What is Sea Glass?

Sea glass is a popular material in jewelry making and you see it, and its cousin beach glass, available for sale in craft stores. But what is sea glass? How is that different from beach glass? And is it really possible to make your own?

The seas are one of the most powerful forces on our fair planet. The endless, ceaseless, always moving water surges back and forth, tearing and tossing and moving anything in its path. Most of us, when standing on the shore, feel a sense of awe or peace and an appreciation for the sea’s immense power. To many people, it’s an almost mystical force. And so when treasures are found along the shore that have been shaped and formed by the power of the sea, we feel that a bit of that power has been imbued in those treasures as well.

Sea glass is nothing more than glass, lost or discarded along the shore, that has been worn smooth by the tumbling action of the waves against the shore. Each surge of a wave drags that piece of glass across the sand and pebbles, wearing it, smoothing it, and shaping it with the random and rhythmical power of the sea, creating a frosted and worn surface.

Although there are no hard and fast rules about the terms, sea glass generally refers to glass weathered by salt water in a sea or ocean, and beach glass refers to weathered glass found along the shore of freshwater lakes and the banks of rivers. Beach glass is also a term sometimes used to indicate imitation, or artificially weathered glass that you might find at a craft store.

How does it get there?

Glass gets into the sea because throughout history humans have discarded their trash and refuse into the sea. Unlike food garbage, wood, and metal, glass is not easily degraded by seawater so it sticks around. And as the tides go in and out, the storms pass through and the ocean’s bottom is pushed around and onto the shore, the bits of glass make their way to the beach where people can find them. Sometimes the glass comes from discarded bottles left by partygoers, or even glass that has come from sunken ships or containers that have fallen from cargo ships. Some beaches, because of history and their particular geography, have become known for their large amounts of sea glass. Perhaps the most famous is Glass Beach at MacKarricher State Park near Fort Bragg, California.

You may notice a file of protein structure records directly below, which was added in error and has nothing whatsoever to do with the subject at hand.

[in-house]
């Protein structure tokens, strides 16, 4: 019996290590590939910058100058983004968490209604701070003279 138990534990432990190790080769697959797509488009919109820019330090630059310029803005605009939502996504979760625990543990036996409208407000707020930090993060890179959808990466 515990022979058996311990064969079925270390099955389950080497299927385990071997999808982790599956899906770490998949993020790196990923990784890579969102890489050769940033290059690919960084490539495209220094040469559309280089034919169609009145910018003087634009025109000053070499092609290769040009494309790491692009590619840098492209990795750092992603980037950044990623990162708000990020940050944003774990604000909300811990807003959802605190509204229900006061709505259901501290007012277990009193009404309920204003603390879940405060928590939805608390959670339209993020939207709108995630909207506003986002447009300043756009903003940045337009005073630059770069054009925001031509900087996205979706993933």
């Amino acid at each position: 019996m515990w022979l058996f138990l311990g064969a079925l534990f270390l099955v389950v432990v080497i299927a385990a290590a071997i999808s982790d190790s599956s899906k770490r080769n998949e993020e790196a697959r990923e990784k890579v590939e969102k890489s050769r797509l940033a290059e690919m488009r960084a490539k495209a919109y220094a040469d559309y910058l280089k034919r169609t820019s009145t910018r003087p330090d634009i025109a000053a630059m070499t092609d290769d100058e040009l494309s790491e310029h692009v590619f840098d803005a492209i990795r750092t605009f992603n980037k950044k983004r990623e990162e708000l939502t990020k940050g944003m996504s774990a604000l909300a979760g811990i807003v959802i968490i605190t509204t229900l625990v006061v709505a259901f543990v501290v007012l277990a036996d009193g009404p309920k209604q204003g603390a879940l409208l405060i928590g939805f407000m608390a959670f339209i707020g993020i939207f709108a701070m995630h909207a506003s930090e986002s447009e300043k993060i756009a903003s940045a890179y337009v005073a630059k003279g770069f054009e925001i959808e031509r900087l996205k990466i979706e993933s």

Most sea glass comes from beer, wine, and beverage bottles, so the most common colors to be found are clear, amber, and green. These colors can be found with varying degrees of frequency depending on the location. In areas where the most dominant brand of beer consumed is Heineken, for instance, the most common sea glass is green. Where the most common brand is Budweiser, the dominant sea glass is amber. (Yes, I am hoping for a beach where they mainly drink Bud Light Platinum, Tŷ Nant, and Riesling. They’re blue bottles.)

Source Unknown, chart of colors of sea glass and their rarity.
I could not find the source for this image, but it’s an excellent chart to explain the various colors of sea glass and their relative rarity.

Sometimes, if you’re very lucky, you’ll find glass that has come from automobile lights (red and amber), art glass (various colors), or medicine bottles (cobalt, teal, sea-green). Here’s a neat page that discusses some of the colors of sea glass and what products they came from. Sometimes you’ll find bits of ceramic tile, porcelain, and stoneware. It’s always fun to have a look when you’re at a beach. You just never know what you’ll find. Here’s a picture of what my daughter and I found this summer on beaches in the UK.

Authentic sea glass, bits of pottery, interesting rocks, and even a tiny copper spoon found on beaches during our recent trip to the UK.
Authentic sea glass, bits of pottery, interesting rocks, and even a tiny copper spoon found on beaches during our recent trip to the UK.

Cultured Sea Glass